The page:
Pratt & Whitney PW1120
|National origin||United States|
|Manufacturer||Pratt & Whitney|
|Major applications||IAI Lavi|
|Developed from||Pratt & Whitney F100|
The development of the PW1120, according to Israeli Air Force (IDF/AF) specifications, started in June 1980. It retained the F100 core module, gearbox, fuel pump, forward ducts, as well as the F100 digital electronic control, with only minor modifications. Unique PW1120 components included a wide chord low pressure (LP) compressor, single-stage uncooled low pressure (LP) turbine, simplified single stream augmentor, and a lightweight convergent/divergent nozzle. Full scale testing was initiated in June 1982, and flight clearance of the PW1120 was tested in August 1984. The PW1120 had 70 percent similarity with the F100, so the IDF/AF would not need a special facility for spare parts. It would be built under licence by Bet-Shemesh Engines Limited in Israel.
IAI installed one PW1120 in the starboard nacelle of an F-4E-32-MC of the IDF/AF (Number 334/66-0327) to explore the airframe/powerplant combination for an upgrade program of the F-4E, known as Kurnass 2000 ("Heavy Hammer") or Super Phantom and to act as an engine testbed for the Lavi. The powerplant was more powerful, and more fuel efficient than the General Electric J79-GE-17 turbojet normally installed in the F-4E. The structural changes included modifying the air inlet ducts, new powerplant attachment points, new or modified powerplant baydoors, new airframe mounted gearbox with integrated drive generators and automatic throttle system. It also included a modified bleed management and air-conditioning ducting system, modified fuel and hydraulic systems, and a powerplant control/airframe interface. It was first flown on 30 July 1986.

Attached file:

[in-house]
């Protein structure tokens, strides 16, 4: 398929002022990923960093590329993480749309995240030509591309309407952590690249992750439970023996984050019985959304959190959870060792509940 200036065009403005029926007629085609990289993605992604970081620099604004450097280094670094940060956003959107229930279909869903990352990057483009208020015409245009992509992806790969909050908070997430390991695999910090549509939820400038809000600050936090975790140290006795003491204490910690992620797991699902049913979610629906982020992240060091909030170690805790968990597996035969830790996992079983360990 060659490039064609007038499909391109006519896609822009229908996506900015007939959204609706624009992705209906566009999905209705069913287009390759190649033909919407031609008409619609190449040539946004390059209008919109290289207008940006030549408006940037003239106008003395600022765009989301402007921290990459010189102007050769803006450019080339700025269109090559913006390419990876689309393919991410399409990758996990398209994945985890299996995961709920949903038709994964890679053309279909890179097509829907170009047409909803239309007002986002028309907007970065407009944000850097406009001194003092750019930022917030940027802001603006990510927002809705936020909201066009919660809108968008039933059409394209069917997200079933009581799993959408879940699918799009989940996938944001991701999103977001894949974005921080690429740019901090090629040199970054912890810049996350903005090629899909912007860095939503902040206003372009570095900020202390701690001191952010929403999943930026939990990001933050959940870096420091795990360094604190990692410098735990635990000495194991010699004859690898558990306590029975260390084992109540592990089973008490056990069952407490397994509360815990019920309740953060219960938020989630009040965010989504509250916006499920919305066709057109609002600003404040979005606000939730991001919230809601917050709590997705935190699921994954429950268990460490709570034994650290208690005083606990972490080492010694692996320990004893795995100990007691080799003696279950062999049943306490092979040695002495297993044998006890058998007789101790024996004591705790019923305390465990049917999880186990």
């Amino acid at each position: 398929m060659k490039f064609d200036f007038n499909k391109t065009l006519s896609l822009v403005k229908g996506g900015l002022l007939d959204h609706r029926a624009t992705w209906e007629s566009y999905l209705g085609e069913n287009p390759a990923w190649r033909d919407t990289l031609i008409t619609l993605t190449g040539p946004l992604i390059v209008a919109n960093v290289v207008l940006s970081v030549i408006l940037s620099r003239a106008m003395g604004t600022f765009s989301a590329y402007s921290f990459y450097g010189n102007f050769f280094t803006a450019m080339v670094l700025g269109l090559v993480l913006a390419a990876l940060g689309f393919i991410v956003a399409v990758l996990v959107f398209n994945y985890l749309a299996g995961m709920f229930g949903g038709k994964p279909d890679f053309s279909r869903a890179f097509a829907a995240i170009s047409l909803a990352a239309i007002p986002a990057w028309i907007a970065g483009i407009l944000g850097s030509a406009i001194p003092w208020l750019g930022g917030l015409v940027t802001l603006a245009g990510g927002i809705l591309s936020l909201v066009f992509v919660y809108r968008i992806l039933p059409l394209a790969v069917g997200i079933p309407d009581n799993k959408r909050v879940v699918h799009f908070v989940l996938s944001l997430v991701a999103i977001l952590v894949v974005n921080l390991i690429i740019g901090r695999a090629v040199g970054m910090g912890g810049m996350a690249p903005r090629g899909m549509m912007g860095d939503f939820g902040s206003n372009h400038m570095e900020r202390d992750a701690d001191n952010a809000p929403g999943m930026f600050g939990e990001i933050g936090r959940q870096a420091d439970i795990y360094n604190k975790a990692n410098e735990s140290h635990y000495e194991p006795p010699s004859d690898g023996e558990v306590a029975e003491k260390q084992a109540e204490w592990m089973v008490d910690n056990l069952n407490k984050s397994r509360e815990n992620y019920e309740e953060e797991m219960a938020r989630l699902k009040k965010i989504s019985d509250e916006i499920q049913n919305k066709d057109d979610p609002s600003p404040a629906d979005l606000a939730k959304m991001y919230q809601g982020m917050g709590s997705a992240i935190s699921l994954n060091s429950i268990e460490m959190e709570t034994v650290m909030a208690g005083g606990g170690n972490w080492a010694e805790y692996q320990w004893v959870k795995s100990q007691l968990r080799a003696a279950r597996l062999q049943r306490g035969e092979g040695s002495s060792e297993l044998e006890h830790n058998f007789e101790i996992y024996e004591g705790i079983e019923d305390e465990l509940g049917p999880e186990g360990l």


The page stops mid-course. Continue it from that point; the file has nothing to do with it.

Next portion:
Two PW1120 powerplants were installed in the same F-4E and it was flown for the first time on 24 April 1987. This proved very successful, allowing the Kurnass 2000 to exceed Mach 1 without the afterburners, and endowing a combat thrust-to-weight ratio of 1.04 (17 per cent better than the F-4E). This improved the sustained turn rate by 15 per cent, the climb rate by 36 per cent, medium-level acceleration by 27 per cent and low-level speed with 18 bombs from 1,046 km/h to 1,120 km/h (654 - 700 mph or 565 kn to 605 kn). It was demonstrated at the Paris Air Show in 1987.
- Type: afterburning turbofan
- Length: 161.8 in (4,110 mm)
- Diameter: 40.2 in (1,021 mm)
- Dry weight: 2,848 lb (1,292 kg)
- Compressor: axial compressor with 3 fan and 10 compressor stages
- Bypass ratio: 0.36:1
- Turbine: 2 low-pressure and 2 high-pressure stages
- Elodie Roux. Turbofan and Turbojet Engines: Database Handbook. Elodie Roux, 2007 pg. 364